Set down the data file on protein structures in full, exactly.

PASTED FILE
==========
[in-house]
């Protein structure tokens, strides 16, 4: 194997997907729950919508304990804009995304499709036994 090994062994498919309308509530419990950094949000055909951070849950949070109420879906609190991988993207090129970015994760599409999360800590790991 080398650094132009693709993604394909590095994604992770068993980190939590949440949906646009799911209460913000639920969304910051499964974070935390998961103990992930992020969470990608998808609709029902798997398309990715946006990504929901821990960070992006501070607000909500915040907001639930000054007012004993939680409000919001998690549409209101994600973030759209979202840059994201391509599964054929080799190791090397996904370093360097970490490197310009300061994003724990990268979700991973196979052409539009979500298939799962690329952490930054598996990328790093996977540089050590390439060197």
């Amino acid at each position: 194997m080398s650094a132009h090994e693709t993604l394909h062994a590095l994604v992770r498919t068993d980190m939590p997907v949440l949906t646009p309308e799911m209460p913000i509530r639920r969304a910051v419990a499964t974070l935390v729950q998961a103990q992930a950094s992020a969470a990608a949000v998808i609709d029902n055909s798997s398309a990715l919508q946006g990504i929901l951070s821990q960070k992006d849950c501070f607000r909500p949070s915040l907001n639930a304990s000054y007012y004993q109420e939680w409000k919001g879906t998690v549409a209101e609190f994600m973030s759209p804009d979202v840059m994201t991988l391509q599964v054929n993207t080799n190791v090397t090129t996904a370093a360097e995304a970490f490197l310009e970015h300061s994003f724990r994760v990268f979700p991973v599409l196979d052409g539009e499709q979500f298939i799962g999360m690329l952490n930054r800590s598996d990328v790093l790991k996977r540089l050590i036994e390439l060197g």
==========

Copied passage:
[in-house]
């Protein structure tokens, strides 16, 4: 194997997907729950919508304990804009995304499709036994 090994062994498919309308509530419990950094949000055909951070849950949070109420879906609190991988993207090129970015994760599409999360800590790991 080398650094132009693709993604394909590095994604992770068993980190939590949440949906646009799911209460913000639920969304910051499964974070935390998961103990992930992020969470990608998808609709029902798997398309990715946006990504929901821990960070992006501070607000909500915040907001639930000054007012004993939680409000919001998690549409209101994600973030759209979202840059994201391509599964054929080799190791090397996904370093360097970490490197310009300061994003724990990268979700991973196979052409539009979500298939799962690329952490930054598996990328790093996977540089050590390439060197």
């Amino acid at each position: 194997m080398s650094a132009h090994e693709t993604l394909h062994a590095l994604v992770r498919t068993d980190m939590p997907v949440l949906t646009p309308e799911m209460p913000i509530r639920r969304a910051v419990a499964t974070l935390v729950q998961a103990q992930a950094s992020a969470a990608a949000v998808i609709d029902n055909s798997s398309a990715l919508q946006g990504i929901l951070s821990q960070k992006d849950c501070f607000r909500p949070s915040l907001n639930a304990s000054y007012y004993q109420e939680w409000k919001g879906t998690v549409a209101e609190f994600m973030s759209p804009d979202v840059m994201t991988l391509q599964v054929n993207t080799n190791v090397t090129t996904a370093a360097e995304a970490f490197l310009e970015h300061s994003f724990r994760v990268f979700p991973v599409l196979d052409g539009e499709q979500f298939i799962g999360m690329l952490n930054r800590s598996d990328v790093l790991k996977r540089l050590i036994e390439l060197g």